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Three faculty awarded NEH fellowships, continuing record funding for humanities research

Author: Amanda Skofstad

Categories: Research, General News, and Faculty News

Three University of Notre Dame faculty members — Rebecca Tinio McKenna, Sarah McKibben, and Vincent Phillip Muñoz — have been offered fellowships from the National Endowment for the Humanities in the 2018 award cycle. With 65 total awards, scholars in Notre Dame’s College of Arts and Letters have received more NEH fellowships any other private university in the United States since 1999. 

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How an English and German major combines her academic interests with a love for theatre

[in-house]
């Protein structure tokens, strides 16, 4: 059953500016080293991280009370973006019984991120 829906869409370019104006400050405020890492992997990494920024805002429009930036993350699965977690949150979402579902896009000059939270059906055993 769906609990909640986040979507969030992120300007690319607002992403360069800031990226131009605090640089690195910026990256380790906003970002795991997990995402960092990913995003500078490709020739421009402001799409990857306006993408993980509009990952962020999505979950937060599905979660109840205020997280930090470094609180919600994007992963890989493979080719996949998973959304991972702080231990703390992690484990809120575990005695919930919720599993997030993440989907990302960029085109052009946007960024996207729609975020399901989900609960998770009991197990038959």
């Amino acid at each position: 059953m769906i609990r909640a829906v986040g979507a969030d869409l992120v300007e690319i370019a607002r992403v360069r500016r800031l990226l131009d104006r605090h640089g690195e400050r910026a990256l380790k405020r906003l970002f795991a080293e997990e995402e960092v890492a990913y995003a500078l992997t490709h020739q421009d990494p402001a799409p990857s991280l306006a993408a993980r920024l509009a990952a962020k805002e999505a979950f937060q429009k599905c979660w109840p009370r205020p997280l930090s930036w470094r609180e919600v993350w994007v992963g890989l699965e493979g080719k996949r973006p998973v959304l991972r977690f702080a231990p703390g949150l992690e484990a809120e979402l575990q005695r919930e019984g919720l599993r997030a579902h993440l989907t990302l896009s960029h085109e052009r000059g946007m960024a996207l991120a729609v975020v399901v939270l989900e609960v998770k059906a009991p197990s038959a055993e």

Author: Carrie Gates

Categories: Undergraduate News, Research, Internationalism, General News, and Centers and Institutes

In the past three years alone, Notre Dame student Mary Elsa Henrichs’ passions for theatre, English literature, and German have converged in many memorable ways. She’s attended performances of Hamlet in Berlin. She’s worked as a research assistant to two German professors, helping to bring book projects to publication. And she’s spending next semester studying in Heidelberg, Germany, where she hopes to secure a theatre internship. The arts, she said, are a through line between her majors in German and English.

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Army ROTC cadet blends history and political science research to study causes of human trafficking in home state

Author: Hailey Oppenlander

Categories: Research, Internationalism, and General News